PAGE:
Committing Early to a Lasting Impact

Joel Hewett

Joel Hewett '07

When the term "planned giving" is used, it's often thought of as something more seasoned alumni do...a later-in-life decision to include Davidson in estate plans and to think about a forever legacy on campus. Nowadays, the timeline is changing.

Joel Hewett '07 recently started a new job, and as he was busy filling out the standard new job paperwork about retirement planning and the like, he went ahead and made his annual contribution to The Fund for Davidson. Following the required fields, he noticed a link to planned giving.

"I read the information on Davidson's site about wills and estate planning, and I decided I needed to go ahead and get that done," said Hewett, only 28 years old. "The named entities in my will are now my parents, my brother and Davidson — all the things that matter most to me. I also thought it would be cool to be a part of the Maxwell Chambers Society. It showed me that planned giving is something Davidson's serious about, not a last-minute effort tacked on to annual giving."

Figuring out a way to have a lasting impact at Davidson was not a new idea to Hewett. He appreciates his path as a student and how the institution prepared him for the world.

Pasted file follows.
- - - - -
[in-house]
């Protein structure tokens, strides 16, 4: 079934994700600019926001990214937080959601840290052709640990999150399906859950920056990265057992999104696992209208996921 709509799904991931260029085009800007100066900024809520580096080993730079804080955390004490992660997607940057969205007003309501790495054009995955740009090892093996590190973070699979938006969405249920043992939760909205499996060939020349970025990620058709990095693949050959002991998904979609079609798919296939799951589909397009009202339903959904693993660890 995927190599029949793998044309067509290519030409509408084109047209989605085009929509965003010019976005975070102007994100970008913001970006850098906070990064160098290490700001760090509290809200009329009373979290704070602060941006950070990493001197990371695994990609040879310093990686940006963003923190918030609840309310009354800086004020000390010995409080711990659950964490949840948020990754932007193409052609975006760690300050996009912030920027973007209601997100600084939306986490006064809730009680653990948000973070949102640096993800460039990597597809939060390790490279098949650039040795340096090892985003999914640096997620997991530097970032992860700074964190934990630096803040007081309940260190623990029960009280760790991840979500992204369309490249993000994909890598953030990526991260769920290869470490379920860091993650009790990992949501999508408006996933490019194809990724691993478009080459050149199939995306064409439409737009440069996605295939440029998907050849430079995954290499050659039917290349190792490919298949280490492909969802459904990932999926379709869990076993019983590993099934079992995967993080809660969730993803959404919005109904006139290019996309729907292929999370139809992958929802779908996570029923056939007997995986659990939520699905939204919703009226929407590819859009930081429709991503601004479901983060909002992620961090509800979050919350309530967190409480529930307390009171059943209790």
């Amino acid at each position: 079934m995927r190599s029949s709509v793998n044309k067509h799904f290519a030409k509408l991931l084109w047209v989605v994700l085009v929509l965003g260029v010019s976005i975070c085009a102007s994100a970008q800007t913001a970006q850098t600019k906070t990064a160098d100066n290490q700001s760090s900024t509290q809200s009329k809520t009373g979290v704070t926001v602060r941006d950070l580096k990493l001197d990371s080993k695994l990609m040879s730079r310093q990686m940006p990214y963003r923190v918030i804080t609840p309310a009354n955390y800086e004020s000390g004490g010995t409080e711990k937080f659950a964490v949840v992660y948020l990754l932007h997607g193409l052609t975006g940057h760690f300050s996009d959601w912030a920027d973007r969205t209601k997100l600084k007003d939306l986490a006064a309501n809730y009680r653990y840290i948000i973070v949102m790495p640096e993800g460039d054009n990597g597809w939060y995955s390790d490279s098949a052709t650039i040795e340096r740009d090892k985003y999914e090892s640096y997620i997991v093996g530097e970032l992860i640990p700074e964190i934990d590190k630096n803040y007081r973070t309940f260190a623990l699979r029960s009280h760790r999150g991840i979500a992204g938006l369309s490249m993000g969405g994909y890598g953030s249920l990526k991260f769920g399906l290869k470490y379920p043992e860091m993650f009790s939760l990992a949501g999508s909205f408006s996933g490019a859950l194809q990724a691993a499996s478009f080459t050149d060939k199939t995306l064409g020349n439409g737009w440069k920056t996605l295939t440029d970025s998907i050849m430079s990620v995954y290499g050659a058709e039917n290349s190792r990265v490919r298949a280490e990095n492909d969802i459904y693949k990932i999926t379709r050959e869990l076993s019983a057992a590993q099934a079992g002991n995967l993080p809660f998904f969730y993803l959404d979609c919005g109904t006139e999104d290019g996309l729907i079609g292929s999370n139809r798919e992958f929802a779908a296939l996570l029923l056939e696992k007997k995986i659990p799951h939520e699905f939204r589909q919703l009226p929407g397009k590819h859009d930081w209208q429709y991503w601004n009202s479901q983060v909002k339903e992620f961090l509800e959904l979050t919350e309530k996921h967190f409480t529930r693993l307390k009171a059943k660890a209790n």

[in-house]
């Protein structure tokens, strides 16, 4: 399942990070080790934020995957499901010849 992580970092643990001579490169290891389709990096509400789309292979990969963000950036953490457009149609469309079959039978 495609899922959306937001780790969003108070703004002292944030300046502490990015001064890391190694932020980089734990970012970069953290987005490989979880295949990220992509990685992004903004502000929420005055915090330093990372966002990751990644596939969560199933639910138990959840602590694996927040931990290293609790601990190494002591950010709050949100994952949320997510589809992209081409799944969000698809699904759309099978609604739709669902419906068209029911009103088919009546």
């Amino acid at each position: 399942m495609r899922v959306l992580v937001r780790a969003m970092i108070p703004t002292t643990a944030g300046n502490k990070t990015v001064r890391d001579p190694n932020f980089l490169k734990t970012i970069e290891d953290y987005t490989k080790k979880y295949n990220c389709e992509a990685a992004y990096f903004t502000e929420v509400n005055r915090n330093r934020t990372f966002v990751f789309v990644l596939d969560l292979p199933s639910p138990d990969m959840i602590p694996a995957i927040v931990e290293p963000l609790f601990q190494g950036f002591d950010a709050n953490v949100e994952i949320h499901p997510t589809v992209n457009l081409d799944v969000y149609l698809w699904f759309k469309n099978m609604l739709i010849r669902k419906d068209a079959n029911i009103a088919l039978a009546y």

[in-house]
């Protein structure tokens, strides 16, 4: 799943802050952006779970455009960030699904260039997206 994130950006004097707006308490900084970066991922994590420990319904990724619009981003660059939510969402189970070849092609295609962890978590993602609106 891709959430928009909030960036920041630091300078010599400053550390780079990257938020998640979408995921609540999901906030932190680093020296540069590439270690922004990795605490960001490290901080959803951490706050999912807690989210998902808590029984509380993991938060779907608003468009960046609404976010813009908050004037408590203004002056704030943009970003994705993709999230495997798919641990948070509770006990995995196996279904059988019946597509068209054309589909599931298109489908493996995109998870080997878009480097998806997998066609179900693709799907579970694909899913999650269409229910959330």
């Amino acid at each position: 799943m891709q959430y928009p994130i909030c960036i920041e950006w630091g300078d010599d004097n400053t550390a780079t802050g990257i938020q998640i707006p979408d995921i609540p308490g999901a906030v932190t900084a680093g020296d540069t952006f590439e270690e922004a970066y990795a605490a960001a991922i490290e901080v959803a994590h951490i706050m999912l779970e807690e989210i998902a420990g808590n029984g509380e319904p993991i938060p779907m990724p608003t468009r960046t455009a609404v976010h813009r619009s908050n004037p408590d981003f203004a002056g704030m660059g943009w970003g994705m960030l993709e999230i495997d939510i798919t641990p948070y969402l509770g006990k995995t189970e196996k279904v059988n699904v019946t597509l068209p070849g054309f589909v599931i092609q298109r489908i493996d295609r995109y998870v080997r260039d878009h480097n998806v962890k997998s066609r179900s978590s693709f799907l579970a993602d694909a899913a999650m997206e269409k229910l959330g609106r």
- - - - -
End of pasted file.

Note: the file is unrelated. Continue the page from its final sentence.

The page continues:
"I was an English major who ended up being interested in the history of technology," he said. "In some ways, these two fields couldn't be more different, but at the core, you're telling a story. I know at some schools this shift would have been discouraged, but at Davidson, you're always pushed to branch out and pursue interdisciplinary work, so that's what I did."

He ended up as a policy analyst on offshore oil and gas development in the Gulf of Mexico, so his approach to learning paid off.

Hewett likes the idea of thinking 50, 60, 70 years down the road and how his decision to give to Davidson will make a difference for students.

"As I imagine what the first week on campus will be like for students then, it's easier to understand the people who made my years at Davidson possible," he said. "Without trying to quote The Lion King, it really is the circle of life."